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Mount Ayr Record-News
Mount Ayr, Ringgold County, Iowa
date clipped off


The below article was written in 1876 by R. J. CRITCHFIELD
as a part of the Centennial Celebration of that year.

Union Township is the northeast township and was up to the year of 1858, a part of the original Sand Creek Township which was made up of what is called Union, Tingley, Monroe, and Liberty. In the summer of 1858 it was divided into two townships - Tingley and Union - retaining the name of Sand Creek. In September ,1 1869, Sand Creek was again divided into what is now called Union and Tingley Townships.

The first election was held at Stanbury WRIGHT'S. Ambrose WRIGHT was the firest Township clerk and A. J. GILLETTE was the first constable. George McREYNOLDS was the first Justice of the Peace. A steady but rapid growth is characterized with this fact that those who leave and go away almost invariable return to their long left homes.

Its surface is somewhat rolling and is well watered by almost any of the innumerable little streams making it a good stock producing country, as given all times a bountiful supply of that one thing we all need - Adam's Ale.

Its broad and rolling prairies attracted the attention of the early immigrants who had started to the far west in search of a new home, among whom were John STROUSE, Ambrose WRIGHT, Andrew GILLETTE, John FOLTS, George McREYNOLDS, Jacob SMITH, a man by the name of [Absalom] DRIGGS and Jacob [David?] HALE, all of whom were accustomed to seeing the wild men as well as wild animals of which was a common or daily occurrence. All of these men and their families, with the exception of DRIGGS, HALE, and STROUSE, are still living on or near the land they entered in some 23 years ago. Its soil is very productive and its crops this, as well as former years, will attest.

Among the incidents worthy of note we find that in the fll of 1855 one man DAVIS, a brother of Dr. John DAVIS, came to Ottumwa and after procurring a guide started for the locality of this township and while camping on where John ARCHIBALD now lives on the banks of Middle Grand River, with Indians camping on the opposite side, the suspicions of his guide were aroused and he was compelled to refraim from enjoying the sweet embrace of "Morphious" for fear of being murdered and the blame being attached to the then harmless Indians.

Amog events worthy of note, deserving to be corrected with the pen of the erring historian has failed to record correctly is the murder of one man, DRIGGS, who was by very strong cirscumstancial (sic) evidence goes to prove the acts of this man HALE. The facts in the case are these as can be proven by Jacob SMITH, Abraham WRIGHT, Andrew GILLETTE and others. - In June of 1855, they went out hunting. After being gone some time, HALE returned and reported that he had seen one Indian shoot this man DRIGGS in the back and after examinination by SMITH, STROUSE, WRIGHT, GILLETTe and others it was proved to be a wound by the same kind of ball as was used by HALE, namely a rifle and a longer pointed ball.

DRIGGS was shot near the residence of where Newton KENT now lives, in the back to the right of the back bone - the ball coming off of the right of the center of his breast. Jacob SMITH made his coffin and his remains were buried on the hill about 1/2 mile east of the place where ARCHIBALDS are now living, and where at that time stood an old blacksmith shop.

Great excitement prevailed and a committee was appointed among whom were George McREYNOLDS, Stanbury WRIGHT, Peter DOZE, MILLER and many others to wait upon the Indians and escort them to the Missouri River.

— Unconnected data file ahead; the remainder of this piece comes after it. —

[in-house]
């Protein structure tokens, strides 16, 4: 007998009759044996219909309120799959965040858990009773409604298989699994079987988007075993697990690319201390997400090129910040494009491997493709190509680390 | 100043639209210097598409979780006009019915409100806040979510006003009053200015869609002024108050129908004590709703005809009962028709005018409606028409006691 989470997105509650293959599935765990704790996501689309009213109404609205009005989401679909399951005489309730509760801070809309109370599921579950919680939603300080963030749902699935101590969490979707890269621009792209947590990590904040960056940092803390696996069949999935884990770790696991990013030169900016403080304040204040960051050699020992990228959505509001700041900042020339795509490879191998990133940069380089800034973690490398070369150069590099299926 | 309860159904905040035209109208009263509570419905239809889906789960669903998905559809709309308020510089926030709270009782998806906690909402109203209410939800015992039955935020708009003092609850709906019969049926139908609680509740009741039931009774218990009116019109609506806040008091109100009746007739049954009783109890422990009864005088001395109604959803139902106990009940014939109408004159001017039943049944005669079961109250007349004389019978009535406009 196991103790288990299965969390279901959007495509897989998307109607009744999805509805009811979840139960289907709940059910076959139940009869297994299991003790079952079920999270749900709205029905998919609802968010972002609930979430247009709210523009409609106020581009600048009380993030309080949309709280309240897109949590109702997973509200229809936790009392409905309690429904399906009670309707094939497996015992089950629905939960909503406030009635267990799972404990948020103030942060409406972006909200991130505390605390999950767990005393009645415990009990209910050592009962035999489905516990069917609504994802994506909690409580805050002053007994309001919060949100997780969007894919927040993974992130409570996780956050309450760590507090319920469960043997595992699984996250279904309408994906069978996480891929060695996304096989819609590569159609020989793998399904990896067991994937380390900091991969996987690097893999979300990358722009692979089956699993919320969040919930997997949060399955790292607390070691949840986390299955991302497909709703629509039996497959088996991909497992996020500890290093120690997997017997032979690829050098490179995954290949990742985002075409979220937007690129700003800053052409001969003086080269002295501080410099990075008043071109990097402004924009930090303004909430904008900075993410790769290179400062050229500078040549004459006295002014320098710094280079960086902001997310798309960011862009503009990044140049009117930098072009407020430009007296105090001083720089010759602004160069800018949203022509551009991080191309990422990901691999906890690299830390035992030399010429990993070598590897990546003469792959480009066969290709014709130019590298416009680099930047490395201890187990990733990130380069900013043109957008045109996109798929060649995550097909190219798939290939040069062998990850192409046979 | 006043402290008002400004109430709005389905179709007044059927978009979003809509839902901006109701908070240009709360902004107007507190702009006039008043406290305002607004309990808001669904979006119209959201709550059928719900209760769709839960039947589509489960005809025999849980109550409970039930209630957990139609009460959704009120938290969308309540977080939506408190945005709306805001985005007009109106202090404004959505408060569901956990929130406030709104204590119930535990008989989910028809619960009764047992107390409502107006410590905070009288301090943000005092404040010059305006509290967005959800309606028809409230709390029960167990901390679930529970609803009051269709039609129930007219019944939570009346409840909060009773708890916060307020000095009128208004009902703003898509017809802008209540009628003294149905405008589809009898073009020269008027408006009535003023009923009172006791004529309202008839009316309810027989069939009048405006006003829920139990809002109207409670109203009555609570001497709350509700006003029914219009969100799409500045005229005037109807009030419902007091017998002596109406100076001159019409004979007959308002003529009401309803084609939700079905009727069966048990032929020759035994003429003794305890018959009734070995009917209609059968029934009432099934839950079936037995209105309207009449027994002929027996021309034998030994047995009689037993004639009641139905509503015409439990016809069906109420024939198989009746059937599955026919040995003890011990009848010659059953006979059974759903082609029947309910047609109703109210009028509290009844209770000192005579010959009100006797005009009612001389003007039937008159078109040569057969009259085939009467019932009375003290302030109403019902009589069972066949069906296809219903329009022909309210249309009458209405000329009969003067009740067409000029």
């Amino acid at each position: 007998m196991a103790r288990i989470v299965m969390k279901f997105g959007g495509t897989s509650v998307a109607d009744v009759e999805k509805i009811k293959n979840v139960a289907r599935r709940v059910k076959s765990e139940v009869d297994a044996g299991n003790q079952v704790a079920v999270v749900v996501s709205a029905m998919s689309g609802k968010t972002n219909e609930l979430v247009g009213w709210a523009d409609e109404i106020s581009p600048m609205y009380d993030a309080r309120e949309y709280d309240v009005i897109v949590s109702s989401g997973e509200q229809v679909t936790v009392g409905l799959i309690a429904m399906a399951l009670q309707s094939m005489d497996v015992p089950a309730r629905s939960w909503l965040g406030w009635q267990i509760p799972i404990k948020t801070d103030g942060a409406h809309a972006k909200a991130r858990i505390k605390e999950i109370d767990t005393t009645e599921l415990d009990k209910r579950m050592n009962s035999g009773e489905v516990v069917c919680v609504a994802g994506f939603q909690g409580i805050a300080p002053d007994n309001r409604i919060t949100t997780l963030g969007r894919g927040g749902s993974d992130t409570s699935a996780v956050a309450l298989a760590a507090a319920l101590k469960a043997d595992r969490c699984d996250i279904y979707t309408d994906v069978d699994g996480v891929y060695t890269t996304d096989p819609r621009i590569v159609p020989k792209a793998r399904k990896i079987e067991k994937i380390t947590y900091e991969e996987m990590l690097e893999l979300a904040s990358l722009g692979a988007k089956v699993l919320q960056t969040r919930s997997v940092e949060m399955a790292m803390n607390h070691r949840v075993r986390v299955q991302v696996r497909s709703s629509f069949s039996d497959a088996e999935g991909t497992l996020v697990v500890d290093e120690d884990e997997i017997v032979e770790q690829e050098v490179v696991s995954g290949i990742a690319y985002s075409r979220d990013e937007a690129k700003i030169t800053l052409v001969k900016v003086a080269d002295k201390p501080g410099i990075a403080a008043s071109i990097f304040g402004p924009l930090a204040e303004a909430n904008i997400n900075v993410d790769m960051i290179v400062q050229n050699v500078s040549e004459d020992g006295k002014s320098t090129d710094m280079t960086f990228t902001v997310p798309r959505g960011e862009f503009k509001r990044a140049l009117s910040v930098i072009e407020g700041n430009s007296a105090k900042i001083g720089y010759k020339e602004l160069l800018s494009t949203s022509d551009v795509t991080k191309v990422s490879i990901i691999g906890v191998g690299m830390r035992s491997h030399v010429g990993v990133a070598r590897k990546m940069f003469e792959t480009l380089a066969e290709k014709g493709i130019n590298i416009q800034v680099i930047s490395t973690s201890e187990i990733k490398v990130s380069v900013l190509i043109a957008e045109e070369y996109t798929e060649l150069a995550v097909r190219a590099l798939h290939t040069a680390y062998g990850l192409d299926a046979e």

HALE remained a short time, then left the country. The true cause of the murder will probably never be known but at that time there was strong talk that HALE and DRIGGS' wife were too intimate which perhaps accounts for the cowardly act.

The early settlers were frequently frightened with reports of depredations committed by the Indians and at one time theyall left their homes and went to Grand River and there camped for 9 days. On their return they were caught in a storm which blew their wagons over and scattered their children to the four winds. It required some time to gather them up after the storm.

There was one, but one battle, fought to our knowledge and that is known to be the STROUSE battle. While WRIGHT, GILLETTE, and SMITH and others had gathered together with their wives at STROUSES hut for portection, they heard the enemy approaching on horseback. They all prepared to sell their lives dearly. By the command of Jacob SMITH, who had more or less experience in Indian warfare, they all crouched down and with their rifles in hand ready to fire when the word was given. There was a few moments of anxiety when two men, IMUS and someone else, showed up. They were lost and desired to stay overnight.

Abner GOODDALE, at this time had a narrow escape. He had just finished his house out of poles, ready to move into, when a fire came sweeping through the house. No one was hurt.

Twenty-three years ago there was scarcely any improvements in this township, nothing but old log huts and little breaking [of the soil] done. What was done was done with inferior or inadequate tools and oxen. Ambrose WRIGHT broke a piece of ground, planted it with corn and tended it with a yoke of cattle. It was very discouraging but with energy and perservance as none but the early pioneer possesses, he has been crowned with success. Now large and beautiful dwellings with accommodations to correspond, dots the prairies here and there and the farms are cultivated with light and easy working farm implements, the results of man's modern ingenuity and they seem to have awoke from a Rip Van Winkle sleep and they are preparing an era as only those who are energetic and industrious can expect.


Transcription by Sharon R. Becker, May of 2010

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